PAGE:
Investors, students, and new immigrants make up the bulk of Chinese buyers in Australia. As the country’s Immigration Ministry’s annual report showed, between 2013 and 2014, China has overtaken Britain as the country’s second largest immigrant source country with 26,000 newcomers.
As Chinese parents attach great importance to their children’s education, quiet middle-class residential communities with good schools most often see their property prices soar once Chinese families start to settle in. Melbourne’s Balwyn district is a perfect example. Thanks to the neighborhood’s well-reputed public high school and Chinese buyers’ speculation, the district’s property prices have soared in the past couple of years.
Meanwhile nearly 90,000 Chinese come to Australia to study in its universities, with many expecting to stay after finishing their studies; which often leads parents to buy houses for them.
Many also suspect that corrupt Chinese officials and their families make up a significant part of China’s property buying force. For example, out of the 100 corrupt officials wanted by China’s Central Discipline Inspection Commission, ten of them are believed to be hiding in Australia, including five with luxurious homes in Sydney and Melbourne. People have every reason to believe that the disclosed information represents only a tiny part of the graft.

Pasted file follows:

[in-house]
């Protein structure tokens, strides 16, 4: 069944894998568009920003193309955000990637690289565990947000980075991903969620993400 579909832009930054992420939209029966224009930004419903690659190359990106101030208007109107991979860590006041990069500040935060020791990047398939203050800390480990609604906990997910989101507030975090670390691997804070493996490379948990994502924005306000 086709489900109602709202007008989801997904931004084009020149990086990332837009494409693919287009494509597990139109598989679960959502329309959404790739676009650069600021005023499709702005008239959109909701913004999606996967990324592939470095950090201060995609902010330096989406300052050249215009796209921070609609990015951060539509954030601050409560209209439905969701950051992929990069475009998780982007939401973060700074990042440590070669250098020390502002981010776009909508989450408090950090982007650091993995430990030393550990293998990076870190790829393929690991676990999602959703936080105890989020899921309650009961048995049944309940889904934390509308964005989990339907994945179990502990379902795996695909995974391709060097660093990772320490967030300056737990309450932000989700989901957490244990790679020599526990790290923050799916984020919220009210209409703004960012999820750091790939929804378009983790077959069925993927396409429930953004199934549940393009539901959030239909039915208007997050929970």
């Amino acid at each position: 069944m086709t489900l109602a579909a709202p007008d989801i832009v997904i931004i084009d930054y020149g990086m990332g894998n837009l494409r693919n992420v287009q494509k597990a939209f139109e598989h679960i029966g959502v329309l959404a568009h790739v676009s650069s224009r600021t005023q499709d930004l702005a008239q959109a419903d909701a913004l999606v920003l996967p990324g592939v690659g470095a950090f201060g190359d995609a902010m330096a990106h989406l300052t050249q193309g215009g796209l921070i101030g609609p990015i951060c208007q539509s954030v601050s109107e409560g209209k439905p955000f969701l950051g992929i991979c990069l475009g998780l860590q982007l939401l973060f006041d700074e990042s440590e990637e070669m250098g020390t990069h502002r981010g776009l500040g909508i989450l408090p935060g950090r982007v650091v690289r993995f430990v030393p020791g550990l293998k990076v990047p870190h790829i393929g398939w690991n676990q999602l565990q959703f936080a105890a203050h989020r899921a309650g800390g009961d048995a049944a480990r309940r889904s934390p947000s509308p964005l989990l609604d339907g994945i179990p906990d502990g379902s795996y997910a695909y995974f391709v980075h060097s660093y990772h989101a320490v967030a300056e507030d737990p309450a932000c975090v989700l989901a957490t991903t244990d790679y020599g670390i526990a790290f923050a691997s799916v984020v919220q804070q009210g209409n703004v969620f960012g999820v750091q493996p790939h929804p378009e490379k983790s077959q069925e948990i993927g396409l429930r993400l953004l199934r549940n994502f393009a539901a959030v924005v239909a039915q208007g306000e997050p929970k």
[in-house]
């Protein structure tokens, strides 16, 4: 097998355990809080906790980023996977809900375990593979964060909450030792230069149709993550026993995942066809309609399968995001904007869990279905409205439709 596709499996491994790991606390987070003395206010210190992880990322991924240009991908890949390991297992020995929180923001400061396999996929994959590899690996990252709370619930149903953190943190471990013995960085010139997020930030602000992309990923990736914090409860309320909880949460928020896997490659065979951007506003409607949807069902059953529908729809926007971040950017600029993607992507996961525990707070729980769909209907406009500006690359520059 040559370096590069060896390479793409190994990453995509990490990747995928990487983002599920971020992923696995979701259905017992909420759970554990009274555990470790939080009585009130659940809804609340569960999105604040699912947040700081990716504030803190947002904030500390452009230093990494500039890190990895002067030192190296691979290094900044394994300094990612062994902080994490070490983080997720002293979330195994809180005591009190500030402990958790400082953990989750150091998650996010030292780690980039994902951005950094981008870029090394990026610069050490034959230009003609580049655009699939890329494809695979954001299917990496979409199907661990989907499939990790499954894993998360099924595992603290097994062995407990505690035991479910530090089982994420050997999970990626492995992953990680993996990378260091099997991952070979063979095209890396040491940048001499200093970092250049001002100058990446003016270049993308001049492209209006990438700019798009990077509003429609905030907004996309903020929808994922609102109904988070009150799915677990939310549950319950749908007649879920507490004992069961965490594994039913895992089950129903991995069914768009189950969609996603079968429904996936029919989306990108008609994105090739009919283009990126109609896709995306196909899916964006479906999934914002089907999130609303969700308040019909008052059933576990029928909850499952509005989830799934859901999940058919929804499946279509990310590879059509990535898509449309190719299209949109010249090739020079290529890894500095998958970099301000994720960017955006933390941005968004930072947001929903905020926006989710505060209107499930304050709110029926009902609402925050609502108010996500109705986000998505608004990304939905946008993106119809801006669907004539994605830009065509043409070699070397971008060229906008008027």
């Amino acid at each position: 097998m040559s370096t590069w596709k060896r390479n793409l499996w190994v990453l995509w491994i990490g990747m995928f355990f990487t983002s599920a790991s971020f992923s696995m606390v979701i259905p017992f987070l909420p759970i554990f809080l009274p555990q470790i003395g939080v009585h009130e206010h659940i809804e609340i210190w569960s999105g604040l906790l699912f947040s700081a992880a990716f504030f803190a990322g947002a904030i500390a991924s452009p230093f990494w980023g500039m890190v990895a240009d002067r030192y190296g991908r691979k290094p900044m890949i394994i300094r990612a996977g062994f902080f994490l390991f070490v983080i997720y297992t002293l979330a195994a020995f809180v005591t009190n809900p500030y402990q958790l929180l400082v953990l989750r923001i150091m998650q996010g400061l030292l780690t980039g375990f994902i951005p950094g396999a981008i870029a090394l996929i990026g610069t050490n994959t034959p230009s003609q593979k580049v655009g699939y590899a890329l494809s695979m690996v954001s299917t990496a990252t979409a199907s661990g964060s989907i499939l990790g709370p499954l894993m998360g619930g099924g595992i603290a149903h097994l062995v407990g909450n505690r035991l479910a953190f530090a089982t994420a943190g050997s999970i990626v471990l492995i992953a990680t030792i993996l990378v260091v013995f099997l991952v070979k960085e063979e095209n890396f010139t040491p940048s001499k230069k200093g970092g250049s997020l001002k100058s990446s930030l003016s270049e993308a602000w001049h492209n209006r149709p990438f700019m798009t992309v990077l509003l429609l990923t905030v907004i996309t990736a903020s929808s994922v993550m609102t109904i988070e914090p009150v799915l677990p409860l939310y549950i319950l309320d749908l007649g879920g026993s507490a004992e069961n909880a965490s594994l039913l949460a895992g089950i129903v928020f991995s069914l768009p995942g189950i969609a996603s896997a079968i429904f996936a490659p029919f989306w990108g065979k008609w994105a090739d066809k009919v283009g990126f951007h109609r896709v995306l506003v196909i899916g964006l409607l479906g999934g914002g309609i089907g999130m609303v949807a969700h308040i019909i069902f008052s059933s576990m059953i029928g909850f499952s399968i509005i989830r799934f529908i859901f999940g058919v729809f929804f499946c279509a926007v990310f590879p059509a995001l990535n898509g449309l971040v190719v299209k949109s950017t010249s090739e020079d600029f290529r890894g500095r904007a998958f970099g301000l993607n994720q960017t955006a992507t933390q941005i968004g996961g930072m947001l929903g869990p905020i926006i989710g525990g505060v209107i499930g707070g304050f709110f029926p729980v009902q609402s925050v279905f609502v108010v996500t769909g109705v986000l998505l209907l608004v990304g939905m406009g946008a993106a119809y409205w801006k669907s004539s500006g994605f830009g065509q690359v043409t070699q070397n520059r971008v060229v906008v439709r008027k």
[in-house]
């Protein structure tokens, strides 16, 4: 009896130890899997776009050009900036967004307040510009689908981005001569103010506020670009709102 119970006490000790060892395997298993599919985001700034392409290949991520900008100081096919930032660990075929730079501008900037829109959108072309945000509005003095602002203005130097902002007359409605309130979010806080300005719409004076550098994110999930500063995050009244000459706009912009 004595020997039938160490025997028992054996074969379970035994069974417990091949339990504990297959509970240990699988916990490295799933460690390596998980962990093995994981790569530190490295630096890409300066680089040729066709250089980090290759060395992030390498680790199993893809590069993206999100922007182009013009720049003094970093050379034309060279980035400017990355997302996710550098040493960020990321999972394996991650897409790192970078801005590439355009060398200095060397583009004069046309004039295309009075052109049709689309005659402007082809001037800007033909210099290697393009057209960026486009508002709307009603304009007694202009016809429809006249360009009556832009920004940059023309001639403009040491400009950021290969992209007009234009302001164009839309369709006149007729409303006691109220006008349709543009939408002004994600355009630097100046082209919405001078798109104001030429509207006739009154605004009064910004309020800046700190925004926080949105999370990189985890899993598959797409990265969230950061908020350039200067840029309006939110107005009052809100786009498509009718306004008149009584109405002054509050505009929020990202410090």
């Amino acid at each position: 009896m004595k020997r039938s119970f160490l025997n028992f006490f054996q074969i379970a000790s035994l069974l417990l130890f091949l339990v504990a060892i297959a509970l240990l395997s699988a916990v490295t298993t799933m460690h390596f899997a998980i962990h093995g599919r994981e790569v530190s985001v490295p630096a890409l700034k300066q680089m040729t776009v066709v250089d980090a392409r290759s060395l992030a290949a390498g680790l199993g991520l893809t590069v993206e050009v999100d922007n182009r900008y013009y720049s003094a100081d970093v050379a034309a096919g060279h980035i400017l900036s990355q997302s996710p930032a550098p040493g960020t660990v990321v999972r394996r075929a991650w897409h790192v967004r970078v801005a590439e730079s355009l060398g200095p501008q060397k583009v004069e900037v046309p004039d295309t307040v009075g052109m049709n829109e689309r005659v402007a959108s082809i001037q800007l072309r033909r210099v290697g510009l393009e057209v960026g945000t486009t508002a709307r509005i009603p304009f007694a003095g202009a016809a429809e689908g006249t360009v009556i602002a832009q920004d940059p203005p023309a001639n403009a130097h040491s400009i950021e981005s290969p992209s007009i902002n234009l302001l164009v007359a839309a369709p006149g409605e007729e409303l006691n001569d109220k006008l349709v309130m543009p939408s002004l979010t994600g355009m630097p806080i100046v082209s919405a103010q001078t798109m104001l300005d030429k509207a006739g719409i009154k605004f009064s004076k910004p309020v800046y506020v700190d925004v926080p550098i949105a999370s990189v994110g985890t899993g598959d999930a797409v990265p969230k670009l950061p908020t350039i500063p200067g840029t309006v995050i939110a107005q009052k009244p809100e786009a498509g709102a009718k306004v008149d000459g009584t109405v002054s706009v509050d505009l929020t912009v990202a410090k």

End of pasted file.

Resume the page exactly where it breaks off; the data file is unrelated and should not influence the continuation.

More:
The Chinese “invasion” has now aroused a lot of opposition from ordinary people as well as politicians. Even a fund company executive complained to me that he can no longer afford the housing prices. Recently he has searched several residential areas but each time he fancies a house, a Chinese buyer offers a higher price to snap up the house he wanted.
This week, the mayor of the city of Monash, a university town near Melbourne, urged the national government to tighten control over foreign investors buying local properties in order to allow locals to still afford to live there.
Last February the Australian government announced that it will henceforth enforce supervision over foreign investments. According to the country’s law, foreigners are not allowed to buy second houses. When buying new houses foreigners have to obtain approval from the Foreign Investment Review Board, though the commission’s review is relatively loose. Between 2011 and 2012, only 13 foreigners were refused, making up only 0.01% of all applicants.